A Comparison of Propofol- and Dexmedetomidine-induced Electroencephalogram Dynamics Using Spectral and Coherence Analysis
Author(s)Akeju, Oluwaseun; Pavone, Kara J.; Westover, M. Brandon; Vazquez, Rafael; Prerau, Michael J.; Harrell, Priscilla G.; Hartnack, Katharine E.; Rhee, James; Sampson, Aaron L.; Habeeb, Kathleen; Lei, Gao; Pierce, Eric T.; Walsh, John L.; Brown, Emery N.; Purdon, Patrick Lee; ... Show more Show less
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Background:: Electroencephalogram patterns observed during sedation with dexmedetomidine appear similar to those observed during general anesthesia with propofol. This is evident with the occurrence of slow (0.1 to 1 Hz), delta (1 to 4 Hz), propofol-induced alpha (8 to 12 Hz), and dexmedetomidine-induced spindle (12 to 16 Hz) oscillations. However, these drugs have different molecular mechanisms and behavioral properties and are likely accompanied by distinguishing neural circuit dynamics. Methods:: The authors measured 64-channel electroencephalogram under dexmedetomidine (n = 9) and propofol (n = 8) in healthy volunteers, 18 to 36 yr of age. The authors administered dexmedetomidine with a 1-µg/kg loading bolus over 10 min, followed by a 0.7 µg kg−1 h−1 infusion. For propofol, the authors used a computer-controlled infusion to target the effect-site concentration gradually from 0 to 5 μg/ml. Volunteers listened to auditory stimuli and responded by button press to determine unconsciousness. The authors analyzed the electroencephalogram using multitaper spectral and coherence analysis. Results:: Dexmedetomidine was characterized by spindles with maximum power and coherence at approximately 13 Hz (mean ± SD; power, −10.8 ± 3.6 dB; coherence, 0.8 ± 0.08), whereas propofol was characterized with frontal alpha oscillations with peak frequency at approximately 11 Hz (power, 1.1 ± 4.5 dB; coherence, 0.9 ± 0.05). Notably, slow oscillation power during a general anesthetic state under propofol (power, 13.2 ± 2.4 dB) was much larger than during sedative states under both propofol (power, −2.5 ± 3.5 dB) and dexmedetomidine (power, −0.4 ± 3.1 dB). Conclusion:: The results indicate that dexmedetomidine and propofol place patients into different brain states and suggest that propofol enables a deeper state of unconsciousness by inducing large-amplitude slow oscillations that produce prolonged states of neuronal silence.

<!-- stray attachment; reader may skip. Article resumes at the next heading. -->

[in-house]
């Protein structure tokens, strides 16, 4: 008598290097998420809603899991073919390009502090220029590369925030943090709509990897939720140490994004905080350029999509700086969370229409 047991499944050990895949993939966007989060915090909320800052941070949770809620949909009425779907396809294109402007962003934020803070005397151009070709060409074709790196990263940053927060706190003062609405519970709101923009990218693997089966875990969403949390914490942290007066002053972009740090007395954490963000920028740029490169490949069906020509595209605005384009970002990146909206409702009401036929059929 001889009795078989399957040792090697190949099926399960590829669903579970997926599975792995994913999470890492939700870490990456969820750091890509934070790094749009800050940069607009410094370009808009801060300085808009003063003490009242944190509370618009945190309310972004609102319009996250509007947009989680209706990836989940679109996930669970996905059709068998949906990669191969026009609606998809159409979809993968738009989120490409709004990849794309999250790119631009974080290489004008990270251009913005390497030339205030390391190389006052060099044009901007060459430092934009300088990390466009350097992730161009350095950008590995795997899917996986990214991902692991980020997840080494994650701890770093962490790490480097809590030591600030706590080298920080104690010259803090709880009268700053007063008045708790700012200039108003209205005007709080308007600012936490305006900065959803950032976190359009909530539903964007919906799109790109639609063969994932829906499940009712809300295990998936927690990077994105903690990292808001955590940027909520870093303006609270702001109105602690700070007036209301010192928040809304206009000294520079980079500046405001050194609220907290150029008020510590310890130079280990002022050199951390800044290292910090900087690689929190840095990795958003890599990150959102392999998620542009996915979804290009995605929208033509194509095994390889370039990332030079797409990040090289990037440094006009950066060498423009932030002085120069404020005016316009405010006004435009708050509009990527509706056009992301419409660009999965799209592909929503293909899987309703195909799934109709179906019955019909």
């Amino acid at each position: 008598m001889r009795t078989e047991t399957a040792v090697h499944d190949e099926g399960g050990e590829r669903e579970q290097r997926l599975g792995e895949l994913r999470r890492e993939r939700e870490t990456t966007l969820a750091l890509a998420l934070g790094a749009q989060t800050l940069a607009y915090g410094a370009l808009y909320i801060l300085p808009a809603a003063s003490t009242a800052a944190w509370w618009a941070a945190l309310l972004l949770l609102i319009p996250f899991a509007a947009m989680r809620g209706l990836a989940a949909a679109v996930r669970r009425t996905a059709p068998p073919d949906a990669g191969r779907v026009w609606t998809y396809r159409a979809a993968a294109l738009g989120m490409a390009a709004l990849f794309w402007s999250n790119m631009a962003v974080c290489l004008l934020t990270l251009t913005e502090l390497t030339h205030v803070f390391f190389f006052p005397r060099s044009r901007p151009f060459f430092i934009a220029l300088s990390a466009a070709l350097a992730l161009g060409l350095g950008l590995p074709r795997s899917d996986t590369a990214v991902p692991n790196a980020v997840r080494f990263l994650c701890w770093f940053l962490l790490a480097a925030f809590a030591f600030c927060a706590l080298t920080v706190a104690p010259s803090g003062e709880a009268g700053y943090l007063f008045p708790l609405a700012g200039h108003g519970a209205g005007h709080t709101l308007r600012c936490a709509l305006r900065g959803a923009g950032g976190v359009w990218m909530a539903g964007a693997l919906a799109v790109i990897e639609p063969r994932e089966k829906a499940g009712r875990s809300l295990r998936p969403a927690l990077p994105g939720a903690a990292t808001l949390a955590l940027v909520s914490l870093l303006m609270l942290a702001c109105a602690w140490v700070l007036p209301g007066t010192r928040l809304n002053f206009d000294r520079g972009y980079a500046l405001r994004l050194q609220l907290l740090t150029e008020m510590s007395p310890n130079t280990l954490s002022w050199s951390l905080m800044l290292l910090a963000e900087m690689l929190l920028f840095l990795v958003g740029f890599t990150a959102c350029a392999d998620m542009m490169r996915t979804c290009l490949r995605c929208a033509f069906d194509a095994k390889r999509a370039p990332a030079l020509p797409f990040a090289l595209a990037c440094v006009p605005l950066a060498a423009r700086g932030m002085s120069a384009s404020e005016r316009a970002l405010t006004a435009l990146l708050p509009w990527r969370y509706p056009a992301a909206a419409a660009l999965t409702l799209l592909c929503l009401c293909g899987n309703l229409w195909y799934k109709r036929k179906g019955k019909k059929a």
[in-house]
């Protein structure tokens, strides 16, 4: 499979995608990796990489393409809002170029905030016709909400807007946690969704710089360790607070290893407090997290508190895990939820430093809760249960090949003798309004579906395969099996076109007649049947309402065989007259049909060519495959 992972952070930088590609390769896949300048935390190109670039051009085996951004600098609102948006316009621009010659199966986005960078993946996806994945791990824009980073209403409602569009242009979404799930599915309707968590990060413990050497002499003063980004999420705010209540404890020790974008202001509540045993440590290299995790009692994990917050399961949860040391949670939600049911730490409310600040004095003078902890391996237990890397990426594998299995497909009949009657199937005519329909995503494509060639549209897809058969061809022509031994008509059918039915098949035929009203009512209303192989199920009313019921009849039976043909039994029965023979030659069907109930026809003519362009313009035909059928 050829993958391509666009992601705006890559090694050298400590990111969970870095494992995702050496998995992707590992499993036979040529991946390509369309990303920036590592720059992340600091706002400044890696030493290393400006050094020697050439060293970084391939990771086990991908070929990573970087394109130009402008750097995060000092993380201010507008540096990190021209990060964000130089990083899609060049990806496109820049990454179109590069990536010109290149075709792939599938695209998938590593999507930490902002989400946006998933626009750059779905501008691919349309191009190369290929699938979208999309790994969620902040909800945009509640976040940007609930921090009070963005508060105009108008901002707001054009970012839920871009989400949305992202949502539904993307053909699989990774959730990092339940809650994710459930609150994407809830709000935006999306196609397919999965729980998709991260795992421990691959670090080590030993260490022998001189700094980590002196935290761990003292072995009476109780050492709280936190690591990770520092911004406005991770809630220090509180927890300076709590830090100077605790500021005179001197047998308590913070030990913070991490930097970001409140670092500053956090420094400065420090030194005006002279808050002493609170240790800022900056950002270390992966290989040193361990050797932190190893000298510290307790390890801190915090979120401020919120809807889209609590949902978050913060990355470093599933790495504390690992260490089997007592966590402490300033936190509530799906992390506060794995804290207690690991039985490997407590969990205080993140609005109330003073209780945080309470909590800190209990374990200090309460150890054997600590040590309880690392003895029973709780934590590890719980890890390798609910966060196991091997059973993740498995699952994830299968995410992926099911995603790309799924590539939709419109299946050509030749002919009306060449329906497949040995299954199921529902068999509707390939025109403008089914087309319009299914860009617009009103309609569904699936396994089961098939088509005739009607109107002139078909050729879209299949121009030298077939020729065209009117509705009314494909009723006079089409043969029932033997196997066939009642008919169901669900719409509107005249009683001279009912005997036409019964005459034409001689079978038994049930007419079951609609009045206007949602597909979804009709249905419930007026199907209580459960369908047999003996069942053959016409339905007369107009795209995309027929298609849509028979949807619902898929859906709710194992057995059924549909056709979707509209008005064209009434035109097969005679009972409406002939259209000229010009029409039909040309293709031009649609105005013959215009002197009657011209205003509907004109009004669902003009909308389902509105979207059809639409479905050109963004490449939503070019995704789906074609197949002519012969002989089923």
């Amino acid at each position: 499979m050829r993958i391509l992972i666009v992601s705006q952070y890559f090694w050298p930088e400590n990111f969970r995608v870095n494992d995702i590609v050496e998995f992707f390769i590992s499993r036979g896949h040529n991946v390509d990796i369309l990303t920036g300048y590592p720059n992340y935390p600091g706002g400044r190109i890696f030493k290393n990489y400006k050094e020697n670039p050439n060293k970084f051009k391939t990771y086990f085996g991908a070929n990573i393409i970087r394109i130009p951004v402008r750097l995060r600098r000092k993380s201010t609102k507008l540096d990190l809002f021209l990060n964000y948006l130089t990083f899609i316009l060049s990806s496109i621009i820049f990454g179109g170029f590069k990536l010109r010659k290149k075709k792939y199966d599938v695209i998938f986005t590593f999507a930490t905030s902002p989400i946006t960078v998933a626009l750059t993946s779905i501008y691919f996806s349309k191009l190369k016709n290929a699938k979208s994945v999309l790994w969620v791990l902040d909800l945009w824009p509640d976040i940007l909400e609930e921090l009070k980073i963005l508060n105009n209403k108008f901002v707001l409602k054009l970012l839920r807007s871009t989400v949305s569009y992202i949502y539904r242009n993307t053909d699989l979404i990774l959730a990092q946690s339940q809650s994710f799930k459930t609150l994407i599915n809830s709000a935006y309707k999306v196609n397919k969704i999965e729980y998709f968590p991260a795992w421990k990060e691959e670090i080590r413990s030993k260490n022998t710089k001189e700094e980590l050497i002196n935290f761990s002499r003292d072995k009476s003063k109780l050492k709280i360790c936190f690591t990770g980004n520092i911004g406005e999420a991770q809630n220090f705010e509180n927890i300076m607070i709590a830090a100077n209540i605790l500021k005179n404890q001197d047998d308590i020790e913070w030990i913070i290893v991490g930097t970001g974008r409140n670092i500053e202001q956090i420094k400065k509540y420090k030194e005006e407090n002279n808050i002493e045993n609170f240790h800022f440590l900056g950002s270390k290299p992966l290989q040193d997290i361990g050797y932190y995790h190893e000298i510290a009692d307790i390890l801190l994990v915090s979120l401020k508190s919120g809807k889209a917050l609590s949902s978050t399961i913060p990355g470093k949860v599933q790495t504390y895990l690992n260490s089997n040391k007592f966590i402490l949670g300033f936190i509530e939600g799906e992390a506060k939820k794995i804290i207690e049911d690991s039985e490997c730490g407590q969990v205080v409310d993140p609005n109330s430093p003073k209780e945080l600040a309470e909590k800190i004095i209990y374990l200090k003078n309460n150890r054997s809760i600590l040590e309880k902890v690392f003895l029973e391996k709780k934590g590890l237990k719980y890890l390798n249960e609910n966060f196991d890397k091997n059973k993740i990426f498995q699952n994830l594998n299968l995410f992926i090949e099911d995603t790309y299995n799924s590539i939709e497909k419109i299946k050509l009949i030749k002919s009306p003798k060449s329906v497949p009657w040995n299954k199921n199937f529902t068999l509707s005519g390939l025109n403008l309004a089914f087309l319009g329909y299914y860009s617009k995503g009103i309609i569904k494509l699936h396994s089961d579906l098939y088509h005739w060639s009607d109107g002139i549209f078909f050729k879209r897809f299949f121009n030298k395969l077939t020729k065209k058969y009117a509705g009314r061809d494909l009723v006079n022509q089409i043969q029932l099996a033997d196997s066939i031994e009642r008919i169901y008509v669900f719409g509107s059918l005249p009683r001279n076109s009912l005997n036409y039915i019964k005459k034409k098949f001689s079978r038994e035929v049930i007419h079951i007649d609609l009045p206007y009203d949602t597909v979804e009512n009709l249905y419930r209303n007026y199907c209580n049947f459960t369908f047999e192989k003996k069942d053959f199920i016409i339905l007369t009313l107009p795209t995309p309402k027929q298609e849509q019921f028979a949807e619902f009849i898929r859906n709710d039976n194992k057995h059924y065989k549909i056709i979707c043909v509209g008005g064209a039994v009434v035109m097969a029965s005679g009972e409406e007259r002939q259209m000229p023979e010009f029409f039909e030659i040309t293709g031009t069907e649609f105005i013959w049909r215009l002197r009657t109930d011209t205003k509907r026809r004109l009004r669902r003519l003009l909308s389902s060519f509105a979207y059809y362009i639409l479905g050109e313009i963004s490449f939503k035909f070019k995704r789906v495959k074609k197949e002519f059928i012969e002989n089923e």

DepartmentInstitute for Medical Engineering and Science; Harvard University--MIT Division of Health Sciences and Technology; Massachusetts Institute of Technology. Department of Brain and Cognitive Sciences; Picower Institute for Learning and Memory
Ovid Technologies (Wolters Kluwer) - Lippincott Williams & Wilkins
Akeju, Oluwaseun, Kara J. Pavone, M. Brandon Westover, Rafael Vazquez, Michael J. Prerau, Priscilla G. Harrell, Katharine E. Hartnack, et al. “A Comparison of Propofol- and Dexmedetomidine-Induced Electroencephalogram Dynamics Using Spectral and Coherence Analysis.” Anesthesiology 121, no. 5 (November 2014): 978–989.
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